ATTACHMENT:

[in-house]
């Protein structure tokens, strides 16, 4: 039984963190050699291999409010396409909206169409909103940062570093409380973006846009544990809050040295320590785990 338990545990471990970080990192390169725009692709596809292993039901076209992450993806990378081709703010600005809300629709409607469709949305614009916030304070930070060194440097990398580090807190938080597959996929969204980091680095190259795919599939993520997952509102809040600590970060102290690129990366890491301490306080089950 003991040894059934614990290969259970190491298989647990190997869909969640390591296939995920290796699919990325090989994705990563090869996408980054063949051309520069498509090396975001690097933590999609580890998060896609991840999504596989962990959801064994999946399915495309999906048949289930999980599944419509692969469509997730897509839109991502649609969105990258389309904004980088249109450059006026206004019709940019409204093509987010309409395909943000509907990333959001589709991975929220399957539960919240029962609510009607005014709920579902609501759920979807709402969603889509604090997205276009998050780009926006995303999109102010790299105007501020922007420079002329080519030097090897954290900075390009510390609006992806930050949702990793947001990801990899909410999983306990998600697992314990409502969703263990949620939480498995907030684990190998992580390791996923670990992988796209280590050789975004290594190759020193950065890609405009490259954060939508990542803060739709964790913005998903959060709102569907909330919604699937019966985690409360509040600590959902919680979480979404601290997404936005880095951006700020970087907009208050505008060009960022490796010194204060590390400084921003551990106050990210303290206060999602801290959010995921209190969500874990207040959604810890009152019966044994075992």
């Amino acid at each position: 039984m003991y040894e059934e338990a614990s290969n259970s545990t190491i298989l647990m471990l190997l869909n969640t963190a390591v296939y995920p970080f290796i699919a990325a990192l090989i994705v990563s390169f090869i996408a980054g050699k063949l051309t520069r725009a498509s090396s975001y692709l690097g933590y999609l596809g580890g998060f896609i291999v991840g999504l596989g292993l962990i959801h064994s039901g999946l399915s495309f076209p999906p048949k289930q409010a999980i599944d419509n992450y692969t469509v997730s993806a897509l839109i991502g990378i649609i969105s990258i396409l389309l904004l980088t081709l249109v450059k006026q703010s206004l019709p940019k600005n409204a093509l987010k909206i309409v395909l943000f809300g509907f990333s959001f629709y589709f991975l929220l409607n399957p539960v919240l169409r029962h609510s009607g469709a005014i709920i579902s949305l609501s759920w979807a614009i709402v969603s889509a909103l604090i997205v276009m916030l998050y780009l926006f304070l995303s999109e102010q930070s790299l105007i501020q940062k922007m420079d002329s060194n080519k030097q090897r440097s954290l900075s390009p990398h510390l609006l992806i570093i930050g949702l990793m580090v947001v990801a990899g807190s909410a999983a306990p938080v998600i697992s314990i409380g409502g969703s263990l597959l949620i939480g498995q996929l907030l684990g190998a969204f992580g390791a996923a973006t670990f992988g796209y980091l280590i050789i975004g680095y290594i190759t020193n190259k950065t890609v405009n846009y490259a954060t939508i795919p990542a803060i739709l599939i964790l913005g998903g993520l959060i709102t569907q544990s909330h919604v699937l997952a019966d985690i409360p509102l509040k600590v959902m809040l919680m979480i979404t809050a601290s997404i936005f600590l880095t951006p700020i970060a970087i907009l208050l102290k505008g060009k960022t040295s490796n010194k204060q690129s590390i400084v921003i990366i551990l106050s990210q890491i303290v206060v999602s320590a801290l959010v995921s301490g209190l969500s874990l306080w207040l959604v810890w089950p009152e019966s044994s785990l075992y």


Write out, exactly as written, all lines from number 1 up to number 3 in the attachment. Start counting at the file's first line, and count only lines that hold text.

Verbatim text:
[in-house]
């Protein structure tokens, strides 16, 4: 039984963190050699291999409010396409909206169409909103940062570093409380973006846009544990809050040295320590785990 338990545990471990970080990192390169725009692709596809292993039901076209992450993806990378081709703010600005809300629709409607469709949305614009916030304070930070060194440097990398580090807190938080597959996929969204980091680095190259795919599939993520997952509102809040600590970060102290690129990366890491301490306080089950 003991040894059934614990290969259970190491298989647990190997869909969640390591296939995920290796699919990325090989994705990563090869996408980054063949051309520069498509090396975001690097933590999609580890998060896609991840999504596989962990959801064994999946399915495309999906048949289930999980599944419509692969469509997730897509839109991502649609969105990258389309904004980088249109450059006026206004019709940019409204093509987010309409395909943000509907990333959001589709991975929220399957539960919240029962609510009607005014709920579902609501759920979807709402969603889509604090997205276009998050780009926006995303999109102010790299105007501020922007420079002329080519030097090897954290900075390009510390609006992806930050949702990793947001990801990899909410999983306990998600697992314990409502969703263990949620939480498995907030684990190998992580390791996923670990992988796209280590050789975004290594190759020193950065890609405009490259954060939508990542803060739709964790913005998903959060709102569907909330919604699937019966985690409360509040600590959902919680979480979404601290997404936005880095951006700020970087907009208050505008060009960022490796010194204060590390400084921003551990106050990210303290206060999602801290959010995921209190969500874990207040959604810890009152019966044994075992």
């Amino acid at each position: 039984m003991y040894e059934e338990a614990s290969n259970s545990t190491i298989l647990m471990l190997l869909n969640t963190a390591v296939y995920p970080f290796i699919a990325a990192l090989i994705v990563s390169f090869i996408a980054g050699k063949l051309t520069r725009a498509s090396s975001y692709l690097g933590y999609l596809g580890g998060f896609i291999v991840g999504l596989g292993l962990i959801h064994s039901g999946l399915s495309f076209p999906p048949k289930q409010a999980i599944d419509n992450y692969t469509v997730s993806a897509l839109i991502g990378i649609i969105s990258i396409l389309l904004l980088t081709l249109v450059k006026q703010s206004l019709p940019k600005n409204a093509l987010k909206i309409v395909l943000f809300g509907f990333s959001f629709y589709f991975l929220l409607n399957p539960v919240l169409r029962h609510s009607g469709a005014i709920i579902s949305l609501s759920w979807a614009i709402v969603s889509a909103l604090i997205v276009m916030l998050y780009l926006f304070l995303s999109e102010q930070s790299l105007i501020q940062k922007m420079d002329s060194n080519k030097q090897r440097s954290l900075s390009p990398h510390l609006l992806i570093i930050g949702l990793m580090v947001v990801a990899g807190s909410a999983a306990p938080v998600i697992s314990i409380g409502g969703s263990l597959l949620i939480g498995q996929l907030l684990g190998a969204f992580g390791a996923a973006t670990f992988g796209y980091l280590i050789i975004g680095y290594i190759t020193n190259k950065t890609v405009n846009y490259a954060t939508i795919p990542a803060i739709l599939i964790l913005g998903g993520l959060i709102t569907q544990s909330h919604v699937l997952a019966d985690i409360p509102l509040k600590v959902m809040l919680m979480i979404t809050a601290s997404i936005f600590l880095t951006p700020i970060a970087i907009l208050l102290k505008g060009k960022t040295s490796n010194k204060q690129s590390i400084v921003i990366i551990l106050s990210q890491i303290v206060v999602s320590a801290l959010v995921s301490g209190l969500s874990l306080w207040l959604v810890w089950p009152e019966s044994s785990l075992y």